On the level of global economic systems, the pope said almost every person in every country is feeling the consequences of “these fundamental errors that have been revealed in the failure of the large American banks; the error at the basis of it is human greed.”

“We must denounce this (system) with courage, but also with concreteness because moralizing will not help if it is not supported by an understanding of reality, which also will help us understand what can be done concretely to change the situation,” he said.

While the global financial system must be reformed, the pope said, individuals also must accept the fact that they will have to make some sacrifices in order to help the poor and move the world toward justice. “Justice cannot be created only with economic reforms, which are necessary, but it also requires the presence of just people,” Benedict said.

Zenit reported that Lesley-Anne Knight, the secretary-general of Caritas Internationalis, a Catholic agency  “committed to combating dehumanizing poverty that robs people of their dignity and to promoting the rights of the poor,” said in a press release that the encyclical, which reflects on Pope Paul VI’s encyclical Populorum Progressio (“The Development of Peoples”) “highlights how a blind pursuit of profits over ethics had become detrimental to people and the planet.”

Knight continued: “The crisis exposed systemic failures generated by careless speculation for the benefit of a handful of people and at the expense of millions of poor families. But the crisis offers a unique chance to refashion globalization to work for the majority.”

Read Caritas in Veritate here.

 

Outrage, The Movie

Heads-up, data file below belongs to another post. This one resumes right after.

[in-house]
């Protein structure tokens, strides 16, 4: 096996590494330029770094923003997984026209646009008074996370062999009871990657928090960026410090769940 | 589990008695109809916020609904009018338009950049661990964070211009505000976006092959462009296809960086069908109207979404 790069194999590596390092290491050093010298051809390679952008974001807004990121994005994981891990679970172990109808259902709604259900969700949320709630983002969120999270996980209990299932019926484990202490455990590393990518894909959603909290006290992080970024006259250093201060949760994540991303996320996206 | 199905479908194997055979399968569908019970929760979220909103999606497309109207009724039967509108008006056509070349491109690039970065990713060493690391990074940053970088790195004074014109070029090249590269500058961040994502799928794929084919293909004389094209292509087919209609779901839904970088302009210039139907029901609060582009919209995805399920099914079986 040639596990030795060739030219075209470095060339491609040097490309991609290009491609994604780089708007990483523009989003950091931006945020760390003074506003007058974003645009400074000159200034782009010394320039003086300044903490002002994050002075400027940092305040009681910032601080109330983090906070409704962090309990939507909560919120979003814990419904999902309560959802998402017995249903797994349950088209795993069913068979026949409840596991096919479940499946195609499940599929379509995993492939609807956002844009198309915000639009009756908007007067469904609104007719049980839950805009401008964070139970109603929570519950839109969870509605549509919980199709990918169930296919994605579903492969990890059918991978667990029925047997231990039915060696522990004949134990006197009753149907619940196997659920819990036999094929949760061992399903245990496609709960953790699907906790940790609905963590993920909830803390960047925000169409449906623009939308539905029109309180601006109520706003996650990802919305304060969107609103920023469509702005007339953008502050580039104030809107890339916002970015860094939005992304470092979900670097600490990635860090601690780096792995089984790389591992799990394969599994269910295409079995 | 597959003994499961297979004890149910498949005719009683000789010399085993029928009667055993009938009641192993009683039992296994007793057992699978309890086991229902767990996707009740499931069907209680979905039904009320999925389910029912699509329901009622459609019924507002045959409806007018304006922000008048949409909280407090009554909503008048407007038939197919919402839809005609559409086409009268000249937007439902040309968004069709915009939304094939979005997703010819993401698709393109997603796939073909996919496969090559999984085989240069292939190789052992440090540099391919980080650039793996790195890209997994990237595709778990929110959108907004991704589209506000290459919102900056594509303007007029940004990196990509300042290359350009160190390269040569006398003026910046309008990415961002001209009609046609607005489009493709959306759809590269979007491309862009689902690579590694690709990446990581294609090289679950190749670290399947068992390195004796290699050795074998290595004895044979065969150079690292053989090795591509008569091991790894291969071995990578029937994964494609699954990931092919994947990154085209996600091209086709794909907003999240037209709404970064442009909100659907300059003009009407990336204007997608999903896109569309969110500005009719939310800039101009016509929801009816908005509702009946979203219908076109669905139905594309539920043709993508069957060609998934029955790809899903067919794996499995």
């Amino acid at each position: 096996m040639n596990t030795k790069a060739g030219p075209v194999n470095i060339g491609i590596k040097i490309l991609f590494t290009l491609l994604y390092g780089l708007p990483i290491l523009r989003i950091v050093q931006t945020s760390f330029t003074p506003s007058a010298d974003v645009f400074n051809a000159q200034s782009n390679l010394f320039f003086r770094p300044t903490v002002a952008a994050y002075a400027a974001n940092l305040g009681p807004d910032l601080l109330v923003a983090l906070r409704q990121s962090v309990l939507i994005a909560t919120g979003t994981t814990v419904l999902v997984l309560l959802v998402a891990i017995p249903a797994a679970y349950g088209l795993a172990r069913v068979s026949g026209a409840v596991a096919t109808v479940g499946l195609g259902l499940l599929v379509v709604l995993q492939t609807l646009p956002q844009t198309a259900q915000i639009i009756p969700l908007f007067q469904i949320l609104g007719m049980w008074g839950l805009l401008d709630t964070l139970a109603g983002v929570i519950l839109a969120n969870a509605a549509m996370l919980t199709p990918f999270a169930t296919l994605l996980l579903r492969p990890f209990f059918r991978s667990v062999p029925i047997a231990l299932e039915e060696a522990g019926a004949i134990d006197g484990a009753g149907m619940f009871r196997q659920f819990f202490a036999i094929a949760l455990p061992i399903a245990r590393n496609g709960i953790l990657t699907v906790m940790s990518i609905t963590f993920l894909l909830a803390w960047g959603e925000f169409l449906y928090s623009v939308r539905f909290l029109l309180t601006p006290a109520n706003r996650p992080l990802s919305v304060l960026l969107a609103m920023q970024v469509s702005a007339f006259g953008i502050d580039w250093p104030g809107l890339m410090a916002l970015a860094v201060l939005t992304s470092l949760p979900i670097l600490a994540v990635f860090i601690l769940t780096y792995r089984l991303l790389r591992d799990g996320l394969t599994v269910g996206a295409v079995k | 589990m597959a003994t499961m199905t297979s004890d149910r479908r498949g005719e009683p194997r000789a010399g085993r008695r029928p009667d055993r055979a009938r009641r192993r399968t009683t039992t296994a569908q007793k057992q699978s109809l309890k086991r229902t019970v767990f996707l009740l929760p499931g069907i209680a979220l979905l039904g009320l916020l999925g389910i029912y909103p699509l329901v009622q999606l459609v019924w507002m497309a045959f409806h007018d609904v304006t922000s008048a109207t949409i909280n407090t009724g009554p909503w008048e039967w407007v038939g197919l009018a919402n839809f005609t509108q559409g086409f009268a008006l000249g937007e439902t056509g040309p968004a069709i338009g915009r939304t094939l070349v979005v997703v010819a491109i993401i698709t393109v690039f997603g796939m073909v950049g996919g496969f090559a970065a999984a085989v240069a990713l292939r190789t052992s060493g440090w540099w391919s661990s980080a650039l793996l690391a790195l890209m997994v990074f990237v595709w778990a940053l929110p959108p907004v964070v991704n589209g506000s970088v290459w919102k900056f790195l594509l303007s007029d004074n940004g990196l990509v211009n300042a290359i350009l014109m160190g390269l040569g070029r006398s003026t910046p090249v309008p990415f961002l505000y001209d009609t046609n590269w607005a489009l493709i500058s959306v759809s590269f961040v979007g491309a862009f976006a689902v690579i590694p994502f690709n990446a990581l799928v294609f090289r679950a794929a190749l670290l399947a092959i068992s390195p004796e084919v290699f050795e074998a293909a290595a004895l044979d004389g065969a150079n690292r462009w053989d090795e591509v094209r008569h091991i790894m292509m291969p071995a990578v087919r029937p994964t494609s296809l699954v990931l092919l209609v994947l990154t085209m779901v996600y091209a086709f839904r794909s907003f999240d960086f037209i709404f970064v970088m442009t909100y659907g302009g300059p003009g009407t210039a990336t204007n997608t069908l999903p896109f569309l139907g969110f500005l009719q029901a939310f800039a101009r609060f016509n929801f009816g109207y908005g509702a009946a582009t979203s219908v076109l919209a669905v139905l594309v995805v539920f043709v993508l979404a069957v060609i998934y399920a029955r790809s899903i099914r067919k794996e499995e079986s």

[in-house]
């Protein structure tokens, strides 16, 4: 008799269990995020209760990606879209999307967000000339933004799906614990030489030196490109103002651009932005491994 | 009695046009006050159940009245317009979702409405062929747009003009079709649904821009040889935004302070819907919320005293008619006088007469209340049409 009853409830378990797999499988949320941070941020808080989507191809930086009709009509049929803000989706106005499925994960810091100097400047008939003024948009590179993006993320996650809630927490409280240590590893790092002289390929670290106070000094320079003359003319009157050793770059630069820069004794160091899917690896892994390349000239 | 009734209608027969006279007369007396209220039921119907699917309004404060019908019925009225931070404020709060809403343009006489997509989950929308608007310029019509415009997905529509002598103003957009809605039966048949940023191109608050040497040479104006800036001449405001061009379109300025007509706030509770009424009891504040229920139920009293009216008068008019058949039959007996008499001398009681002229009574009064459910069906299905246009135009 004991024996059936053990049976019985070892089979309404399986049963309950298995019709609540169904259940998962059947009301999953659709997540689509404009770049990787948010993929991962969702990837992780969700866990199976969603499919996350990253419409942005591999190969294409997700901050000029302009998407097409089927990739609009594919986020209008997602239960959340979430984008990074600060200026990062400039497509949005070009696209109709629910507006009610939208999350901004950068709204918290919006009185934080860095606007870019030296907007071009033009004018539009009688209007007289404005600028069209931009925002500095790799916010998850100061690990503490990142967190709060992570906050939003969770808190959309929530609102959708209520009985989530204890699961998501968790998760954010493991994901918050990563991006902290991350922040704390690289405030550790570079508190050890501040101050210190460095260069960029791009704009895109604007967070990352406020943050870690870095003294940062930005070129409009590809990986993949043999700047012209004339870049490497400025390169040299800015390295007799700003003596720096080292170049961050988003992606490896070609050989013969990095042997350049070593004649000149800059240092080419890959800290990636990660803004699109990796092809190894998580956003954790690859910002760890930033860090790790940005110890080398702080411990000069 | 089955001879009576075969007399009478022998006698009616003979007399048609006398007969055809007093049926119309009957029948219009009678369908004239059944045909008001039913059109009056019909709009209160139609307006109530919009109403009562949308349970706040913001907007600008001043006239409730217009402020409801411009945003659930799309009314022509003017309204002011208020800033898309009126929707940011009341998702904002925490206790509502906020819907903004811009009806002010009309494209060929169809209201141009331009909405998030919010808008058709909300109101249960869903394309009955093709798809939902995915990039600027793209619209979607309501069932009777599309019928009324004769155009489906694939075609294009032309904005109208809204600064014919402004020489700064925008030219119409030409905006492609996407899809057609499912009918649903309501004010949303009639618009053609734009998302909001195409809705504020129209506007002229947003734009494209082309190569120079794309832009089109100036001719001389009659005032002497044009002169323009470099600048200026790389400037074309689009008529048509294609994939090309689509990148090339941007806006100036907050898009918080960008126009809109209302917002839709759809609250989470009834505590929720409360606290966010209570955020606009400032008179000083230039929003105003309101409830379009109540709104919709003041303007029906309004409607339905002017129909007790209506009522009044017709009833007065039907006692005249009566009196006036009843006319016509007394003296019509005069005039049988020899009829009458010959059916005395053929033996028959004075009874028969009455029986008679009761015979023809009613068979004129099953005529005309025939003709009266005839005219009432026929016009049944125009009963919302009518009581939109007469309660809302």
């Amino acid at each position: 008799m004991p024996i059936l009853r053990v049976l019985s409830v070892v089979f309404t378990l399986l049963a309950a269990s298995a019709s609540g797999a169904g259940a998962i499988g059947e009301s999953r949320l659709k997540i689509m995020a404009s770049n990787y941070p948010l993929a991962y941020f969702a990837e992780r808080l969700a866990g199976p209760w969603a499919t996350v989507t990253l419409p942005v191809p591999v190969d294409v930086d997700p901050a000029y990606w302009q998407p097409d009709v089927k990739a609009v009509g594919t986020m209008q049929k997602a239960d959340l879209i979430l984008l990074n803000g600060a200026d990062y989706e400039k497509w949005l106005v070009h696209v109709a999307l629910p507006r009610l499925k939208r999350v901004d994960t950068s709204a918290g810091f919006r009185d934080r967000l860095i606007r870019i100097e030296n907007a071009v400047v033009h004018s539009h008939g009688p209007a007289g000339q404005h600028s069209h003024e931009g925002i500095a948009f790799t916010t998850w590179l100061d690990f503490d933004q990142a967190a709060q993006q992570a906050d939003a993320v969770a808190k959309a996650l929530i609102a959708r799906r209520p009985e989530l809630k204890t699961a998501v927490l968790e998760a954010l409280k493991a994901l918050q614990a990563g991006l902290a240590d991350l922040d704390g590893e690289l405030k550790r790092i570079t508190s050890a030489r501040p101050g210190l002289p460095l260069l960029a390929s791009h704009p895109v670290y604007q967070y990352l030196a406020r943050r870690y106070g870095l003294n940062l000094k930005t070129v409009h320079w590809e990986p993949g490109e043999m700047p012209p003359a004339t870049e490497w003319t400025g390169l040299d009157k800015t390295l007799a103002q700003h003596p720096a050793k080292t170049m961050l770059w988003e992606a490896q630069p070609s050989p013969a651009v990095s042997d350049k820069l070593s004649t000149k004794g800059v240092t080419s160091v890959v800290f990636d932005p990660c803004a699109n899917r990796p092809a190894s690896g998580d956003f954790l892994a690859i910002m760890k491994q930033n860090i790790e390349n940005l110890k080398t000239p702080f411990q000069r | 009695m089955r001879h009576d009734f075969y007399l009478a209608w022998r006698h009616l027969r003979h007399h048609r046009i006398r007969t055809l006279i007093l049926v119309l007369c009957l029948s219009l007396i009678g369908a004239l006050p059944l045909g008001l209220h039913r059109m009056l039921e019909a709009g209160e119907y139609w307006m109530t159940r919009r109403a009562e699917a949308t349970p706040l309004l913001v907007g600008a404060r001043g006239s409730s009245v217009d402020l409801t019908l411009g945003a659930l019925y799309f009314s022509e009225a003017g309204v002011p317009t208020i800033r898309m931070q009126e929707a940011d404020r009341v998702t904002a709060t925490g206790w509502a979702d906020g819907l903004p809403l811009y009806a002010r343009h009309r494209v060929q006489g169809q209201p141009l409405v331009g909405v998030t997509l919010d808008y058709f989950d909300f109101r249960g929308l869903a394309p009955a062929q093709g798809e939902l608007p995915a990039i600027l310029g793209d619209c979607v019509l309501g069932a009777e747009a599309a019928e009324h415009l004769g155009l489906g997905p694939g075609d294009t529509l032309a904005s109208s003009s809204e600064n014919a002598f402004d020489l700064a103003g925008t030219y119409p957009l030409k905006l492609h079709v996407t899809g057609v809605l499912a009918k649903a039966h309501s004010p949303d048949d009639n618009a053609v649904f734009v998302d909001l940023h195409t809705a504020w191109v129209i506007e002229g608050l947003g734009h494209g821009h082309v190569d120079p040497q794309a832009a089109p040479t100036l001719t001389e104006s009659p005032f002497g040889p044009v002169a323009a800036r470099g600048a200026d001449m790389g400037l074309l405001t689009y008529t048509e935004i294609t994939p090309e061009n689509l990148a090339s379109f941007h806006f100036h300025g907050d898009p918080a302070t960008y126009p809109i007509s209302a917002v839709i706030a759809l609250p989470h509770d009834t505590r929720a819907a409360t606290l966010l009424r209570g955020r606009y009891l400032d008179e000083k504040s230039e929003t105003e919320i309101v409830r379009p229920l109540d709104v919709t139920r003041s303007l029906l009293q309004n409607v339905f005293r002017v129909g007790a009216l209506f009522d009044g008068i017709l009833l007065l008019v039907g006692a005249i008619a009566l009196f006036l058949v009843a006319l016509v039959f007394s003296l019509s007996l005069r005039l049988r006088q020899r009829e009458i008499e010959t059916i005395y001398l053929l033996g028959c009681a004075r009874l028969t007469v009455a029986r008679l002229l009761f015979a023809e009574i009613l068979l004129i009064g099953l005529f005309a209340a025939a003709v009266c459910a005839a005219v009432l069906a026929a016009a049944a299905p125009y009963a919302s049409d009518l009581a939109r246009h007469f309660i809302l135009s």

Posted by Censor Librorum on May 28, 2009 | Categories: Arts & Letters, History, Lesbians & Gays, Politics, Scandals

outrageDoes anyone, infamous or not, deserve to be outed?   Do they have the right to privacy, but not a right to hypocrisy,” as openly gay Rep. Barney Frank believes?

“Outrage,” a new documentary from filmmaker Kirby Dick, takes issue with the secret lives of closeted gay politicians–especially conservative Republicans   who outwardly oppose gay rights.   See the “Outrage” trailer here.  

It’s long been considered socially unacceptable to “out” closeted gay politicians.   “Outrage” makes the argument that when they take positions harmful to millions of gay people, it’s unacceptable to let them stay in the closet. “Traitors to their people” is how one person in “Outrage” describes politicians who live gay lives in secret while campaigning and voting against gay rights in public.

The film features interviews with former New Jersey Governor Jim McGreevey; Washington Blade editor Kevin Naff (who tells the story of how he met FOX News anchor Shepard Smith in a gay bar); David Phillips, the DC IT technologist who tells his story about sleeping with Sen. Larry Craig in graphic detail); muckraking  BlogActive blogger Mike Rogers, journalist and author, Michelangelo Signorile, and many more.

The public has developed an increasing appetite for private details in public lives, and the press are no longer sticklers for convention. Bad news for closeted conservatives.

If a closeted politician or religious leader is too outrageous in his condemnation of homosexuality, he may well find himself   in the daily paper or headlining  the six o’clock news.   This is what happened to the  Rev.  Ted Haggard, a fundamentalist minister who was head of the largest evangelical church in America, and a powerful  voice for  evangelicals nationally.  

Mike Jones, the male prostitute Haggard paid for sex and drugs, said he made his  outing allegations against Haggard in response to Haggard’s political support for a Colorado Amendment 43 on the November 7, 2006 ballot that would ban same-sex marriage in that state. Jones told ABC News “I had to expose the hypocrisy. He is in the position of influence of millions of followers, and he’s preaching against gay marriage. But behind everybody’s back [he’s] doing what he’s preached against.”